Walk the Land- Chapter 2
God speaks Hebrew
I can’t tell you if I was born religious, or if my earlier encounter with what I knew to be the God-man led me that way. But I had a spiritual fire inside of my soul that yearned for something greater than this life had to offer, even at the tender age of ten. I was Jewish, but my parents were not members of a temple, and the cost of membership at a conservative temple in South Florida back then was in the thousands.
Conservative Jewish temples were set up that way. Membership entitled you to many things in the temple. The best seats at High Holy Holidays, prestige within the temple. You were not somebody unless you were a member, yet even back then I had a sense that this was wrong. I couldn’t wrap my mind around the concept of pay to pray, and I was never able to sit in the main temple on holidays. I was always relegated to some side room or location. One Yom Kippur, we even had service in a movie theater. The tickets for service were cheap there. I didn’t mind, it still got me a ticket into God’s kingdom.
Only the wealthy people sat in the front rows. Only those that paid got first rites to the main synagogue on High Holy Holidays. If God had not invaded my intellect, I would have hada very warped sense of who He was and who He loved. But thanks be to God, I knew better.
I had a Jewish identity but I was not sure what that entailed. Could I still be Jewish if I did not belong to a temple? Did I have to be Orthodox and follow all of God’s 613 commandments in order to be fully Jewish in the way God intended? Not being fully part of a Jewish community gave me a sense of tenuous faith, I was close but not close enough. I wasn’t angry though, I was grateful. A seat at a service was still a seat, and if God was omnipotent and omnipresent like He said He was, then He was everywhere. Even as a child I had a sense of that. I felt closest to God in the temple, but He was also close in other places for me- at home, at school, and in my writing. He was over all.
I grew up in a predominately Jewish neighborhood, sprinkled in with our beautiful multicultural neighbors who completed my circle. I watched week after week as many of my neighbors went to shul, something I so desperately wanted to do. Both of my parents were Jewish by birth, but not religious, and had no interest in going to temple, but they had no problem agreeing to take me to temple and allowing me to participate in services. Even better than that was the fact that my temple offered a Saturday morning youth service, filled with eager Jewish children who were ready to celebrate and worship the God of Abraham, Isaac, and Jacob. As Jewish children, we were bonded in history, community, and ancestry, a long bloodline of our Jewish patriarchs and matriarchs who led the way for future generations to lead wholly Jewish lives that honored God, Adonai, the King of the Universe.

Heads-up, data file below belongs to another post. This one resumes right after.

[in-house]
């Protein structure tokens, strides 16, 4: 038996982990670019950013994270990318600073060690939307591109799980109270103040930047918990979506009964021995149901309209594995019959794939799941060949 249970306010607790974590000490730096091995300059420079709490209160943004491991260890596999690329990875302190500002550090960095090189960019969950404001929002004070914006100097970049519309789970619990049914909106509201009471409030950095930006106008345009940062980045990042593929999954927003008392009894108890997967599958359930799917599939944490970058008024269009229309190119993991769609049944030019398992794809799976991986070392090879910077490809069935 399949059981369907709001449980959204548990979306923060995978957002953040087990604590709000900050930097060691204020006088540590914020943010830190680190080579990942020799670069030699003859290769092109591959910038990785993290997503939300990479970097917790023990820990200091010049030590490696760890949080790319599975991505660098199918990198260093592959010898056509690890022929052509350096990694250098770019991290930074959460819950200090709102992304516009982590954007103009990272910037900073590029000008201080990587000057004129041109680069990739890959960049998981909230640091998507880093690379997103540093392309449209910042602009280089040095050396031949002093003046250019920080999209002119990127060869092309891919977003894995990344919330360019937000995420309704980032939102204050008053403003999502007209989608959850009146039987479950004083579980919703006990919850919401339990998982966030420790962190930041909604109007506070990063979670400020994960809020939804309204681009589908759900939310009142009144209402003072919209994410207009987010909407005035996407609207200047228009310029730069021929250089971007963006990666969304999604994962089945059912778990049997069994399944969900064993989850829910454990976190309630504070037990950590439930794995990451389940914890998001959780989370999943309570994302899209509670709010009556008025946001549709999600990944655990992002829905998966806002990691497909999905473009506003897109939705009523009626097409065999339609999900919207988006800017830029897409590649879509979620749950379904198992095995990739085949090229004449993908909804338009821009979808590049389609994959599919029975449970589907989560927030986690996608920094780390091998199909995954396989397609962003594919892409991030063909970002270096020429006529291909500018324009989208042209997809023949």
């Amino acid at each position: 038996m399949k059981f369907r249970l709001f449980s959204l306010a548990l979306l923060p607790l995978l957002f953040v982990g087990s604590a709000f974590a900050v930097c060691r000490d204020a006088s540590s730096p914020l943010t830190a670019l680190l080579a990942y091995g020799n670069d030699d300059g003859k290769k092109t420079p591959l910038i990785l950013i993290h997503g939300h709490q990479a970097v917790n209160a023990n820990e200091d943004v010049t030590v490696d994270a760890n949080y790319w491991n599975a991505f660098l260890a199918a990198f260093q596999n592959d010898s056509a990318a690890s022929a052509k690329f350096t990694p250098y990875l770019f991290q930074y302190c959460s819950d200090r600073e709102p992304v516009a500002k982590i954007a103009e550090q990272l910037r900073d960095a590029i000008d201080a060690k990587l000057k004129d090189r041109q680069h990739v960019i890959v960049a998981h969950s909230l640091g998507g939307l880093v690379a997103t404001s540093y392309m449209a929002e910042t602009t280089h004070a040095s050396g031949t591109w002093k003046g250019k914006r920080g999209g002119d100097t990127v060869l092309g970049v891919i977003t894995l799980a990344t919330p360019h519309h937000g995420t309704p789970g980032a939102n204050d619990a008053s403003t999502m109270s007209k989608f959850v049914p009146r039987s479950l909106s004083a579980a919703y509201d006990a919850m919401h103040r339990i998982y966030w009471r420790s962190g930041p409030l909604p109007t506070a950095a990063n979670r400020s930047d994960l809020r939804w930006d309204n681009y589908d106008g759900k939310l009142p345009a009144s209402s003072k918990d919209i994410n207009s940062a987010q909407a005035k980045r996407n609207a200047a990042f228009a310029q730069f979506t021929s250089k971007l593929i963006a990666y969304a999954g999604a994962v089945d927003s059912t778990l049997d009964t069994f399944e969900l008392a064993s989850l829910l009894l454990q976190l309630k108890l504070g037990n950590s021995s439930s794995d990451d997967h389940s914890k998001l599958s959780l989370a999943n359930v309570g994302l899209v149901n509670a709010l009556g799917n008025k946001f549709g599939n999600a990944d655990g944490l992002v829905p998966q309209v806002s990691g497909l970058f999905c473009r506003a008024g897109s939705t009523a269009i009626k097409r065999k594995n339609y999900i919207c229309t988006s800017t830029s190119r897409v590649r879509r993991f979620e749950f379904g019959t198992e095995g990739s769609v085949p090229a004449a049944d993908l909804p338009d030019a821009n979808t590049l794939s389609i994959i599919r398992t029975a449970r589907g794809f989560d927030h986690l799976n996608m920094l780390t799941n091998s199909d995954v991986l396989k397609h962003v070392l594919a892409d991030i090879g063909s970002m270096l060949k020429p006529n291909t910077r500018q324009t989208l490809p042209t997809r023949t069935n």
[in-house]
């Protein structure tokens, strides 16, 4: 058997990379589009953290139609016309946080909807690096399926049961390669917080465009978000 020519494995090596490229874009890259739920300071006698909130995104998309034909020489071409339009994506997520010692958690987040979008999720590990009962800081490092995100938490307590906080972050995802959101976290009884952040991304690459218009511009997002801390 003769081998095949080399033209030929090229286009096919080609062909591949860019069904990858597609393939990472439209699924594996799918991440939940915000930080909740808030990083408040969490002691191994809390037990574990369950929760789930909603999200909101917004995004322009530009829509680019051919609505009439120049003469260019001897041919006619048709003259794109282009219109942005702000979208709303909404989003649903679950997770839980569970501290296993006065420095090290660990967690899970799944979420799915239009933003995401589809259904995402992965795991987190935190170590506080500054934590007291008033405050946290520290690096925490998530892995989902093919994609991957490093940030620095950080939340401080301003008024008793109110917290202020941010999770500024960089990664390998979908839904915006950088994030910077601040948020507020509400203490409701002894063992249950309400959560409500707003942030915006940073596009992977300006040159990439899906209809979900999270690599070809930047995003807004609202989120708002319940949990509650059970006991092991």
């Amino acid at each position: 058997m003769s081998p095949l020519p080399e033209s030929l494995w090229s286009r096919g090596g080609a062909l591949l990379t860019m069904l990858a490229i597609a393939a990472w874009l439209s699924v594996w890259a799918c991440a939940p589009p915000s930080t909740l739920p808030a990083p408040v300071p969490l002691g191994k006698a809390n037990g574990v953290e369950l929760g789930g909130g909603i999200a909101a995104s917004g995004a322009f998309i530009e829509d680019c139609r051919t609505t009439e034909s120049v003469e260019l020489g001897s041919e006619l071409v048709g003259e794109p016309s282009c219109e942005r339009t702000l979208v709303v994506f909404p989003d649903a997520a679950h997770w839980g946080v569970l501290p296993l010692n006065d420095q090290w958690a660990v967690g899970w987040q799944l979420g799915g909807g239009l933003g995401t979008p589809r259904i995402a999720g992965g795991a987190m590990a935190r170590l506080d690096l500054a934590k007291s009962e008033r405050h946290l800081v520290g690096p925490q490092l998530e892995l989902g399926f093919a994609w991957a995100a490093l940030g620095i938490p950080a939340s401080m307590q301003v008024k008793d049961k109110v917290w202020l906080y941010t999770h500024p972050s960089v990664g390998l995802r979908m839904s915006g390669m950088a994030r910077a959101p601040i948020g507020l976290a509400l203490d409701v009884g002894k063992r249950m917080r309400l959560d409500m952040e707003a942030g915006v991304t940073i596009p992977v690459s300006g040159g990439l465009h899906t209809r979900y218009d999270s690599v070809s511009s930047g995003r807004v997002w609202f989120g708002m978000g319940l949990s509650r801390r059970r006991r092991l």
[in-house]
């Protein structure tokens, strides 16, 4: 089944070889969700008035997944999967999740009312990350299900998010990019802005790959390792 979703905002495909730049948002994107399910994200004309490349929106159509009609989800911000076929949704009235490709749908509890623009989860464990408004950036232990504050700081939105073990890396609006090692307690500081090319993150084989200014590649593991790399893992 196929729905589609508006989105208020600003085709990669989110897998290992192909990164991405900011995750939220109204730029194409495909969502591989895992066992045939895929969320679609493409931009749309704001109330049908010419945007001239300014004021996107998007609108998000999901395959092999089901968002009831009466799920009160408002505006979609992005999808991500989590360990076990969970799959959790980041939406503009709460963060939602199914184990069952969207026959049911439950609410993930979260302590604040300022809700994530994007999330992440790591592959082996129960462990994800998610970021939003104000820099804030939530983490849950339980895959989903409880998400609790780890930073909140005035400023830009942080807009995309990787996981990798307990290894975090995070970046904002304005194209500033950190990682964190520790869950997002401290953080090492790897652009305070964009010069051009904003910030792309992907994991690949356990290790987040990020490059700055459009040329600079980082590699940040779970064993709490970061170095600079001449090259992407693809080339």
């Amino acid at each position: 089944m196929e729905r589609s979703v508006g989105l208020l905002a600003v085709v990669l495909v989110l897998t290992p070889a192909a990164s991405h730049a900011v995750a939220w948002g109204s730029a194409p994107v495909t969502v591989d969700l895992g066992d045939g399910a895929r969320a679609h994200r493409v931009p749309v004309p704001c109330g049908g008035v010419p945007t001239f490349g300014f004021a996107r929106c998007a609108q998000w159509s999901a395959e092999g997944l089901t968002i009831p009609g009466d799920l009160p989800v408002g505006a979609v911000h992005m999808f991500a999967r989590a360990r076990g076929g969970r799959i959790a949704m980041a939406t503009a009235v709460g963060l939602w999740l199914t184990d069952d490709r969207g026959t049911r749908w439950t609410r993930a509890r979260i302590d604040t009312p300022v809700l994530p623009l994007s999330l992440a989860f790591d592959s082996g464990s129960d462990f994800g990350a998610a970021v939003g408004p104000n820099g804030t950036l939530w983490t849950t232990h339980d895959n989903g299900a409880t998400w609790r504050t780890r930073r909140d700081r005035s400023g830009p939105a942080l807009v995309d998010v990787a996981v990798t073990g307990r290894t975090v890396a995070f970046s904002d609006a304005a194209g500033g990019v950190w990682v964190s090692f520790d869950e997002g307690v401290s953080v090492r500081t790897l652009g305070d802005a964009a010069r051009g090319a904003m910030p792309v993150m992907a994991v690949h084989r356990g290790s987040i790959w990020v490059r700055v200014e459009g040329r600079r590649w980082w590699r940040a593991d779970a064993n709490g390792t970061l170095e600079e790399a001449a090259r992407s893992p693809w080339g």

Every Saturday morning my dad would drop me at the corner street of the temple. I’d get ready for service like I was getting ready for a wedding, my best dress, best smile, and ready heart to enter the temple of God. And although my parents did not go with me, that was no matter to me. Their generosity and love in allowing me to spend time with my God were enough to show me how much they loved me.
I did not own a siddur of my own, I did not even know if that was something that I was allowed to have as a female. I was ten and still a child, just so happy to hold a copy of this ancient Jewish prayer book in my hands. Upon entering the room for service which was held in a small room and not in the main temple, I knew I had entered a holy place. And although so many children were there with their siblings and friends and I was alone, I felt embraced by the Holy God who I only knew from a vision. Surprisingly, being by myself in those services only solidified my bond to this God who lived in the heavens. He did not feel close back then, but He did feel real- real enough that I must have heard the call in my heart to be standing in temple by myself as a ten-year-old child. I felt purpose and passion and peace in that room, as we sang prayers in unison and gave worship to the God of my ancestors. Being Jewish was not just my culture, it was in my blood.
Keep reading with a 7-day free trial
Subscribe to Missio Dei to keep reading this post and get 7 days of free access to the full post archives.